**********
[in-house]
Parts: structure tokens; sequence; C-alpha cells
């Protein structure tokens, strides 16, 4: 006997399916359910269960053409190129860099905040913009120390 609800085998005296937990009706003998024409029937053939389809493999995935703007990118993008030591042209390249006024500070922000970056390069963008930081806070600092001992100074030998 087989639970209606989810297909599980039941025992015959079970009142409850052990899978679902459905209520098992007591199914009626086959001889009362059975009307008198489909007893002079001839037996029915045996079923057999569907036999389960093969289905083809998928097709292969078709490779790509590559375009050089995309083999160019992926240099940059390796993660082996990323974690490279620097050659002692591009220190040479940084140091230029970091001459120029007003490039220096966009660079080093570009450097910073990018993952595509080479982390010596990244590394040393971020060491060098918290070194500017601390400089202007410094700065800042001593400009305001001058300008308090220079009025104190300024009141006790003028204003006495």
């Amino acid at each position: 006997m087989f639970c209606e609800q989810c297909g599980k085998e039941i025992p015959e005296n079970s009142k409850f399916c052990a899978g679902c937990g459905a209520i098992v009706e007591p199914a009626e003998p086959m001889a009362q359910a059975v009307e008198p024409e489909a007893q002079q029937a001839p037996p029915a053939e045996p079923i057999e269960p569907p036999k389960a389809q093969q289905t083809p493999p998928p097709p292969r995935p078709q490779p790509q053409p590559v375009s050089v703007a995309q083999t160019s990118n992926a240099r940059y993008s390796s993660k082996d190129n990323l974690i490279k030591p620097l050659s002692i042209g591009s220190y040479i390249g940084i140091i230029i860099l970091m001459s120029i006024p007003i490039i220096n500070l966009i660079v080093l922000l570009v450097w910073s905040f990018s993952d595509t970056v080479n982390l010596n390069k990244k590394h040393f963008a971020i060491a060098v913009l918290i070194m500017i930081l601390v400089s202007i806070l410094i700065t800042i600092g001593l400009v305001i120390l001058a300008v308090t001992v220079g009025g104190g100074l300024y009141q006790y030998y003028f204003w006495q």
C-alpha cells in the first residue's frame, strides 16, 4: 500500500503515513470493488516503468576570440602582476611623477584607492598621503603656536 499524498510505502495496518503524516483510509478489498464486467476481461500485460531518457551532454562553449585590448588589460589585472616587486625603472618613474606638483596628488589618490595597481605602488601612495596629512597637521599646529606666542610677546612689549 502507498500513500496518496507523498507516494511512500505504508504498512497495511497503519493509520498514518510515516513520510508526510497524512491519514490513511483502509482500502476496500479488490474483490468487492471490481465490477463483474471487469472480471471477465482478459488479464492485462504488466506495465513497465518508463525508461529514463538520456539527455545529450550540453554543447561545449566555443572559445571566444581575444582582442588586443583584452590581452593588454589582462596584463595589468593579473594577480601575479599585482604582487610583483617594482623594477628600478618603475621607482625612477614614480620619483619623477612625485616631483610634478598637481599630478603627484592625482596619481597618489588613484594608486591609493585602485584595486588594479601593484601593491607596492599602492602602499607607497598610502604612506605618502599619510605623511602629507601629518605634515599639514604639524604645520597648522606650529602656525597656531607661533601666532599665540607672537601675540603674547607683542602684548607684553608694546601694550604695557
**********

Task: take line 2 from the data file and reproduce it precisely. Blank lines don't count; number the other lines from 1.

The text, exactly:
Parts: structure tokens; sequence; C-alpha cells